GUI Scripting: User Variables

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This page is part of a series. See GUI Scripting Language for overview.

Introduction

Optional user variables may be defined as part of (and conventionally at the end of) a guiDef's property list. There are 3 forms:

  • float name
  • definefloat name // same as "float name". No examples of this alias found in TDM.
  • definevec4 name // Not used in core. Nor was an example in a sample of FMs found.

Scope

A user variable is directly known only to the guiDef in which it is defined and NOT its child guiDefs. However, it can be referenced elsewhere in the file by using the appropriate "guiDef_name::" prefix.

Float User Variable

Float and definefloat variables are the same thing. Reportedly, keyword "definefloat" was designed first by id Studio, then shortened to "float". Let’s refer to just "float" in what follows. Such a variable can serve as a decimal, integer, or boolean value. Boolean is the most frequent usage.

Declared in Property List

Declaration syntax is:

float myvar 0  // recommended form, matching syntax style of properties.
float myvar; // alternate form with semi-colon, initialized to 0.
float myvar // BAD. Parser may or may not recover from this, depending on what follows.

As for the value to assign, traditional best-practice guidance is:

  • A float user variable is ALWAYS initialized to zero. Attempting to use any other number (before TDM 2.11) is often ignored and replaced by 0.
  • It must be ended in either ";" or " 0".
  • This is because, although initialization with a non-zero value was intended with Doom 3, buggy implementation made that unreliable.

However, code refactoring in TDM 2.11 may now make non-zero initialization reliable. Too early to tell, but hopeful.

float myvar 1 // ALLOWED IN 2.11, WITHOUT WARNING. MISLEADING BEFORE 2.11, because variable is still initialized to 0.

Used to Affect Properties

Occasionally of interest. See Example #2 below.

Used in Event Blocks

  • Typically used within event handler if(...) statements, e.g., to transfer local state info between event handler blocks.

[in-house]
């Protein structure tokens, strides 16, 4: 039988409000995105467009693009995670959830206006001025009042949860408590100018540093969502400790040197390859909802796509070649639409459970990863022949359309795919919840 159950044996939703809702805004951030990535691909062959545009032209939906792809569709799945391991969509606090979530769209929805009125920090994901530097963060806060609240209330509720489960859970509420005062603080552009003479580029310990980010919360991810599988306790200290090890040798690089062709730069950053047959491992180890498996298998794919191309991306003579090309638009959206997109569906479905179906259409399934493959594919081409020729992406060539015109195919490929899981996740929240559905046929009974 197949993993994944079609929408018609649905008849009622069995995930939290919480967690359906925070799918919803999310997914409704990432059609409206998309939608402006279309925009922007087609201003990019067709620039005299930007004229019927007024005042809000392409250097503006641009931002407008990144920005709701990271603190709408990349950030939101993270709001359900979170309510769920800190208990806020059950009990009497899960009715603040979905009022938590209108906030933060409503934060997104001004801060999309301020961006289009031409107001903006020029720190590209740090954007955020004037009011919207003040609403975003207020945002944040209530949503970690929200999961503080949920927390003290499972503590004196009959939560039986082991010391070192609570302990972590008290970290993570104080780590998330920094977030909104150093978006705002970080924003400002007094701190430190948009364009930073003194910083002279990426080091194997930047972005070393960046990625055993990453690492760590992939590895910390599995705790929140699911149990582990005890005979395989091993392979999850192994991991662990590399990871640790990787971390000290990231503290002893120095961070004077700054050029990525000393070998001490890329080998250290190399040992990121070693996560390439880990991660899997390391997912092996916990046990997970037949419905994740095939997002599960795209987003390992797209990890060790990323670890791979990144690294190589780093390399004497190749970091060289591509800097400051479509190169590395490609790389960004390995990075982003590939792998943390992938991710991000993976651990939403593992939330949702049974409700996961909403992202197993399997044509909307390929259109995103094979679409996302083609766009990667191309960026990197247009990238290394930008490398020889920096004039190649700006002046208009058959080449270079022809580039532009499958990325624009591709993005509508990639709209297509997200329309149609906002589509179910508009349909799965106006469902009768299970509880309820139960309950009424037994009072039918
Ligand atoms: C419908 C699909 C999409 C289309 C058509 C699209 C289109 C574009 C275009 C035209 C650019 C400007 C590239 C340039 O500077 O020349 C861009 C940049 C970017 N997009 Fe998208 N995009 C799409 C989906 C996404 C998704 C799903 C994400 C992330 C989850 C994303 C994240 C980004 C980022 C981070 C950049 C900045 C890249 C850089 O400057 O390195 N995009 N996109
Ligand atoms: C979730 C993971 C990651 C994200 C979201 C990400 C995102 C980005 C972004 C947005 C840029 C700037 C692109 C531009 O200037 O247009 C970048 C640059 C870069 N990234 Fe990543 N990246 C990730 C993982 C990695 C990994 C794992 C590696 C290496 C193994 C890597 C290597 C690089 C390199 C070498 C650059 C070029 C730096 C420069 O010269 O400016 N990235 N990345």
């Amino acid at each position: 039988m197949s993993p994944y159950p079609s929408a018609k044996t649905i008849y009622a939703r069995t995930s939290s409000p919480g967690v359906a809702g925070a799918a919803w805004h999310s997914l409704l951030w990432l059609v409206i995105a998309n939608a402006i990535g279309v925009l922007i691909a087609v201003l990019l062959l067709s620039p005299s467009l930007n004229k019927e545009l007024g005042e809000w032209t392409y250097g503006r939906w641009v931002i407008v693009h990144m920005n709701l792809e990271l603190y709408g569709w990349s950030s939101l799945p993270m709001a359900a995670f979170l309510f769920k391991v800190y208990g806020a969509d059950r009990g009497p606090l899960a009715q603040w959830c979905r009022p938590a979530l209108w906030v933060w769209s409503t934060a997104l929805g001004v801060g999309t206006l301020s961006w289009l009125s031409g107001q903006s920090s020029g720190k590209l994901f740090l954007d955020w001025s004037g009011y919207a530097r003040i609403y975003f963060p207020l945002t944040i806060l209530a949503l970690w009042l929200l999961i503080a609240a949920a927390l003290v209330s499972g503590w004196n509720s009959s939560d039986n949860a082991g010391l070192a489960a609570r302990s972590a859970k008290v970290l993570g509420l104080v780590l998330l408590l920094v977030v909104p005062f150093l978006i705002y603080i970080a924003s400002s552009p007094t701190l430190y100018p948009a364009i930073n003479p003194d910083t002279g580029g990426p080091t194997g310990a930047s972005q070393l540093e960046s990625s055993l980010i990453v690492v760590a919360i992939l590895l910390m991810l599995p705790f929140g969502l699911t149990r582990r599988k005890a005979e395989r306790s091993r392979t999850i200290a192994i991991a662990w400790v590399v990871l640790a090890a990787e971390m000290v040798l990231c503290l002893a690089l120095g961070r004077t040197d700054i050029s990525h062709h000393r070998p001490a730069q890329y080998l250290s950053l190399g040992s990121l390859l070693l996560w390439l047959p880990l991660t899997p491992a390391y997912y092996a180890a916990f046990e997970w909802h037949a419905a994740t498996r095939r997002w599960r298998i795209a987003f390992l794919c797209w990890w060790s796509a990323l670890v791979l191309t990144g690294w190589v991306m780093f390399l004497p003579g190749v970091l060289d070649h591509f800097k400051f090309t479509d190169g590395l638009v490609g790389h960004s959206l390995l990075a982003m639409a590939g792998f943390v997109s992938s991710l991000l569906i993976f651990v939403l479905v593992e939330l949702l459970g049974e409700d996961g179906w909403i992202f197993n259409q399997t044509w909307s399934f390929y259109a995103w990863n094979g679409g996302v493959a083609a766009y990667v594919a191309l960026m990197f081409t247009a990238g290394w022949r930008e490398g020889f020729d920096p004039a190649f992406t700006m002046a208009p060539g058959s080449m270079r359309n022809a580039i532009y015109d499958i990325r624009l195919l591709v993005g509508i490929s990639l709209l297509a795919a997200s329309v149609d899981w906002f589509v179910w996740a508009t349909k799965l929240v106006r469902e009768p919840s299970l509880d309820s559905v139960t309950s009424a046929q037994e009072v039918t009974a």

• Changed with "set", or less commonly, "transition".

In the main menu system, user variables are important for crouch management, e.g., of lightgem height. "float exit" is common as well, as shown in the next example.

Menu Button Example #1

After mission success, the "button" to bring up game statistics is styled with mouse-over glows. Once the button is pressed (triggering the onAction block), it is no longer desirable for the glow transition of the onMouseExit block to operate. User variable "exit" controls that.

windowDef statistics_select
{
	MM_POS_SUCCESS_STATISTICS_BUTTON
	visible	1
	float	exit;

	onMouseEnter
	{
		set "exit" 0;
		transition "Statistics::forecolor" SWHITE_COLOR SGLOW_WHITE_COLOR "200";
		transition "StatisticsH::forecolor" SINVISIBLE SGLOW_YELLOW_COLOR "200";
		set "cmd" "play sound/meta/menu/mnu_hover";
	}

	onMouseExit {
		if ( "exit" == 0 )
		{
			transition "Statistics::forecolor" SGLOW_WHITE_COLOR SWHITE_COLOR "200";
			transition "StatisticsH::forecolor" SGLOW_YELLOW_COLOR SINVISIBLE "200";
		}
	}

	onAction
	{
		transition "Statistics::forecolor" SGLOW_WHITE_COLOR SWHITE_COLOR "200";
		transition "StatisticsH::forecolor" SGLOW_YELLOW_COLOR SINVISIBLE "200";
		set "exit" 1;
		...
	}
}

Menu Button Example #2

Here’s another "button", styled with a different type of mouse-over recoloring. Float user variables bgCol and fgCol (i.e., background color and foreground text color) are bound as individual but identical R, G, B values. At the outset (and ignoring the winAlpha value), the button is gray with black type. On mouse-over, the type brightens to white, reversibly. When the button is hit, the background jumps to light gray, then reverts to dark gray.

windowDef GammaResetButton {
	rect			20, 168, 80, 16
	backcolor		"bgCol","bgCol","bgCol","GammaStandardPicture::winAlpha"
	forecolor		"fgCol","fgCol","fgCol","GammaStandardPicture::winAlpha"
	bordersize		1
	bordercolor		0.5, 0.5, 0.5, "GammaStandardPicture::winAlpha"
	textalign		1

	text			"#str_02277"		// Reset
	GAMMA_FONT
	textscale		0.2

	noevents		1

	float bgCol 0
	float fgCol 0

	onTime 0 {
		set "bgCol" "0.3"
		set "fgCol" "0"
	}
	onMouseEnter
	{
		transition "fgCol" "0" "1" "50";
	}
	onMouseExit
	{
		transition "fgCol" "1" "0" "50";
	}
	onAction {
		transition "bgCol" "0.5" "0.3" "200";
		set "cmd" "resetBrightness";
		set "cmd" "resetGamma";
	}
}

DefineVec4 User Variable

If you thought the float user variable was squirrelly, the definevec4 is even worse. Which may be why it's not used in the core. If you want to use it, here's a suggestion.

Define it in the property list with exactly this syntax:

definevec4 show_it 1,1,1,1 
definevec4 hide_it 1,1,1,0

Use it only in event blocks, like so:

transition "my_image::matcolor" "$show_it" "$hide_it" "2000";

If the event block is associated with a different guiDef than where the definevec4 is defined, you can add the proper prefix, e.g.:

transition "my_image::matcolor" "$desktop::show_it" "$desktop::hide_it" "2000";

DON’T try to use it to give a value to a property, e.g., in a property list:

matcolor show_it  // Doesn’t work no matter what form you use

As a synonym for "definevec4", keyword "vec4" is available in some other id-family games, and has been proposed for TDM 2.12. See New features in GUI engine.